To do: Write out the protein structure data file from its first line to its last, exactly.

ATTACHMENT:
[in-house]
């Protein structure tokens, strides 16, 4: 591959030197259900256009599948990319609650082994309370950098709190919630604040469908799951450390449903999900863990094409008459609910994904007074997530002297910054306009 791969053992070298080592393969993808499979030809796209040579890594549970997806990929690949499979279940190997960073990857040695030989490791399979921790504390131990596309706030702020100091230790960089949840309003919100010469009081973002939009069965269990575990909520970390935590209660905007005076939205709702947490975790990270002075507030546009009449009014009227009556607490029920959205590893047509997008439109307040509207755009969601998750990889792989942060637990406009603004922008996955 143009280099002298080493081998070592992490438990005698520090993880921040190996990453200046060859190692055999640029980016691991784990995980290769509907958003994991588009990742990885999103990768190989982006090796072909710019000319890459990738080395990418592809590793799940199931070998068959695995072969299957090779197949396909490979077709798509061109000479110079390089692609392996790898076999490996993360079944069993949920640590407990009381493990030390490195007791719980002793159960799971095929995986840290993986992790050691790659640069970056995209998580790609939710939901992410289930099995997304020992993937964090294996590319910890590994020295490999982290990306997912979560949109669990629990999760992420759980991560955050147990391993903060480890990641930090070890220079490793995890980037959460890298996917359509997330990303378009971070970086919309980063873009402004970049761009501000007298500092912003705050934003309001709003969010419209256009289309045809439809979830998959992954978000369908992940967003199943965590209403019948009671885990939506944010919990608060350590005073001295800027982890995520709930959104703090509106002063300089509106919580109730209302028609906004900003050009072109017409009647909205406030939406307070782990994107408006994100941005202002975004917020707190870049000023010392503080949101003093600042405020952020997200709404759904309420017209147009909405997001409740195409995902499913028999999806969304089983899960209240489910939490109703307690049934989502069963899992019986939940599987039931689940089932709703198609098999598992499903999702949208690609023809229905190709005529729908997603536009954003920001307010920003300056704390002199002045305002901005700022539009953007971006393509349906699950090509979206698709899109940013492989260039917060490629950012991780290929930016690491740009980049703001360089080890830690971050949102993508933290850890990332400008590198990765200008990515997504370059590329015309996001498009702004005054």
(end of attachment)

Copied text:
[in-house]
């Protein structure tokens, strides 16, 4: 591959030197259900256009599948990319609650082994309370950098709190919630604040469908799951450390449903999900863990094409008459609910994904007074997530002297910054306009 791969053992070298080592393969993808499979030809796209040579890594549970997806990929690949499979279940190997960073990857040695030989490791399979921790504390131990596309706030702020100091230790960089949840309003919100010469009081973002939009069965269990575990909520970390935590209660905007005076939205709702947490975790990270002075507030546009009449009014009227009556607490029920959205590893047509997008439109307040509207755009969601998750990889792989942060637990406009603004922008996955 143009280099002298080493081998070592992490438990005698520090993880921040190996990453200046060859190692055999640029980016691991784990995980290769509907958003994991588009990742990885999103990768190989982006090796072909710019000319890459990738080395990418592809590793799940199931070998068959695995072969299957090779197949396909490979077709798509061109000479110079390089692609392996790898076999490996993360079944069993949920640590407990009381493990030390490195007791719980002793159960799971095929995986840290993986992790050691790659640069970056995209998580790609939710939901992410289930099995997304020992993937964090294996590319910890590994020295490999982290990306997912979560949109669990629990999760992420759980991560955050147990391993903060480890990641930090070890220079490793995890980037959460890298996917359509997330990303378009971070970086919309980063873009402004970049761009501000007298500092912003705050934003309001709003969010419209256009289309045809439809979830998959992954978000369908992940967003199943965590209403019948009671885990939506944010919990608060350590005073001295800027982890995520709930959104703090509106002063300089509106919580109730209302028609906004900003050009072109017409009647909205406030939406307070782990994107408006994100941005202002975004917020707190870049000023010392503080949101003093600042405020952020997200709404759904309420017209147009909405997001409740195409995902499913028999999806969304089983899960209240489910939490109703307690049934989502069963899992019986939940599987039931689940089932709703198609098999598992499903999702949208690609023809229905190709005529729908997603536009954003920001307010920003300056704390002199002045305002901005700022539009953007971006393509349906699950090509979206698709899109940013492989260039917060490629950012991780290929930016690491740009980049703001360089080890830690971050949102993508933290850890990332400008590198990765200008990515997504370059590329015309996001498009702004005054």